KT Day 28: Prince Regent River, Mudskippers and Dragonflies

If we thought our previous morning starts were early, then we had to think again today. At 5 we were rolling the swags, so we could breakfast and catch the tide into Camp Creek. Idyllic Kimberley scenery rolled along the river banks, sulphur-crested cockatoos and herons clung to trees waiting for the morning sunshine, raptors glided overhead, while we wove gracefully through the channel to reach the end of the inlet.

We formed a chain to unload quickly onto the rocks, before Greg had to take the Kimberley Xplorer out into deeper water. Our camp is along the southern edge of a great red rock cliff, with water in noisy rapids and falls whizzing past, finding its way around delicate clumps of grasses that somehow grow there.

After cooling off in our handy spa I went exploring towards the billabong, home of one freshwater crocodile. This was the the only thing I saw, a Merton's Water Monitor …..

Later while others were fishing I discovered the mudskippers and watched these tiny clowns totally enthralled. How fascinating to see little creatures that remind us of how life moved from the sea to the land.

Tides right now are quite small, only about 3-4 metres, so where we had landed was eventually very far above waterline.

Dragonflies were busy doing their stuff all along the edge of the water …. more wonderful creatures to watch …

In the heat of the afternoon we sat on the edge of the big pool, cooling our feet and soaking up the ambiance of the paperbarks and waterlilies.

Very cute tiny waterlilies ….

and I played around with some camera settings ….

A curious Whistling Kite watched the fishing ….

 

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20 thoughts on “KT Day 28: Prince Regent River, Mudskippers and Dragonflies

  1. tutto bello, bello e interessante la ninfea pelosa non l’avevo mai vista, sarei interessata a conoscerne il nome scientifico
    grazie

    everything nice, beautiful and interesting the hairy water lily I had ever seen, I’d be interested in knowing the scientific name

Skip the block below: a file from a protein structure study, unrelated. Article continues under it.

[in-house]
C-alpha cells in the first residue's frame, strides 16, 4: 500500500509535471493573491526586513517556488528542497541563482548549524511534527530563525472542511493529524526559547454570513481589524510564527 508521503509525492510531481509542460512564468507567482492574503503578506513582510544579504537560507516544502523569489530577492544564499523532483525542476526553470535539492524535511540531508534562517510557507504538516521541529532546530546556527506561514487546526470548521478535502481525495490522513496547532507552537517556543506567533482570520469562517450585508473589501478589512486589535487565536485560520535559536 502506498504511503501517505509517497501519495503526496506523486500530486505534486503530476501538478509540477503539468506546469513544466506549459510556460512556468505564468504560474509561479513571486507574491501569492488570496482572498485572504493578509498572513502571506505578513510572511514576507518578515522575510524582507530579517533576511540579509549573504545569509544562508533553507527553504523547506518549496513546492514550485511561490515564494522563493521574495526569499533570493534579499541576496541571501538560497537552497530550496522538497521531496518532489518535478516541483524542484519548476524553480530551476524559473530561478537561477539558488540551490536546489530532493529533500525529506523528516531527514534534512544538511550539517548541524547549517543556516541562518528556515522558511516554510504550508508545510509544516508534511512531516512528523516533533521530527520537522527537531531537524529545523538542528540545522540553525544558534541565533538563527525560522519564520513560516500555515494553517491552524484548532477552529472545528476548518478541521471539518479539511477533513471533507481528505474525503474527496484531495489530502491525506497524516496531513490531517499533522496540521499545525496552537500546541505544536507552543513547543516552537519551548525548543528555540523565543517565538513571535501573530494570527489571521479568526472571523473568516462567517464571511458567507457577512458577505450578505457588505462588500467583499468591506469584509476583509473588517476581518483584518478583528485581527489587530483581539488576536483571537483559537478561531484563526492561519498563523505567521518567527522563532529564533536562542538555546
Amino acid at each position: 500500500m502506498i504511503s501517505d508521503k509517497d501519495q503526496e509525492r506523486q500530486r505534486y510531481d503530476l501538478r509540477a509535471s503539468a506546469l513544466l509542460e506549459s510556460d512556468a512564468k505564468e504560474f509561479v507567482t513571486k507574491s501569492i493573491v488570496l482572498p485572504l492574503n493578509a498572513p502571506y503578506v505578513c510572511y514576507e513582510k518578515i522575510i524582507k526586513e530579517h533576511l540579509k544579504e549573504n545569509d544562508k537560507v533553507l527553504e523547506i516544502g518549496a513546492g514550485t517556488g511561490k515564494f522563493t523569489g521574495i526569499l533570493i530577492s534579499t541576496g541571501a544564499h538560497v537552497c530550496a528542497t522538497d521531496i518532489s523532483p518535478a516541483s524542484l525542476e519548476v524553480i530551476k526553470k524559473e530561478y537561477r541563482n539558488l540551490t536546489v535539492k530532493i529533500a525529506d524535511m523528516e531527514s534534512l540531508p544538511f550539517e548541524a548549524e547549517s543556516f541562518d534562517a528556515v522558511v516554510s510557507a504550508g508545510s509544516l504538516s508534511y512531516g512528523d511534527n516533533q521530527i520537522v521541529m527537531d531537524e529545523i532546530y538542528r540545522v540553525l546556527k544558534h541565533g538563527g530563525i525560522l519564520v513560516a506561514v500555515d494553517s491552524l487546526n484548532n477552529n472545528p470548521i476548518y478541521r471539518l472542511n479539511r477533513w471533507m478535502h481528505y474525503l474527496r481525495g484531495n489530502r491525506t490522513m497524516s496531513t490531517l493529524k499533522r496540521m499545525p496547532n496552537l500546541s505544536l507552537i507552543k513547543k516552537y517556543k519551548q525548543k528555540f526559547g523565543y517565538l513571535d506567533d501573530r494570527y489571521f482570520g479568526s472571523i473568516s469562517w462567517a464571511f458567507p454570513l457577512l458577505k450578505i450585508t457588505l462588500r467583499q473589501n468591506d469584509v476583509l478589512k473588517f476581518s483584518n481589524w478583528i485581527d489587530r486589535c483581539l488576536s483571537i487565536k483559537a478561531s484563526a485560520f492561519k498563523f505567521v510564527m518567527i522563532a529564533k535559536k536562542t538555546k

Thank you

      • grazie, grazie! sono appassionata di botanica e mi mancava il nome di questa ninfea, poi non riuscivo più a trovare il post per vedere se eri riuscita a saperlo!!
        un grande sorriso per la tua gentilezza
        guarda ce ne sono anche di colore giallo

        Thank you, thank you! are interested in Botany and I missed the name of this water lilies, then I could no longer find the post to see if you were able to know!!
        a big smile for your kindness
        «There are also colored yellow

    • so sweet elladee, we ran out of words too … such spectacular country … and we realised that the people on other boats did not see a fraction of what we experienced … they had very short excursions to the shore and then straight back to the ship … where they all seemed to be indoors all the time … we were so lucky to be able to camp onshore!

  2. Once again I admire the beauty of your special camping places! The rocks and water with the reedy grass popping up is really gorgeous. I would have loved watching mudskippers at play! I think this trip must be life affirming! I’m sure you have lost at least ten years, don’t you think?

    • such a beautiful thought debra 🙂 …. it occurs to us both that we will take years to ‘unpack’ these experiences of such fabulous wilderness, and the things i have not written about, like the indigenous people and their struggles ….

        • in one way I would love to, in another some people might not like to read about themselves in my blog … but I know what you mean … I have been sticking to basic scenery and simple experiences … still many tales to be told!!!

    • i was totally fascinated by them … if i kept very still they all came out of their mudholes and went about their business … browsing, challenging, jumping about etc!

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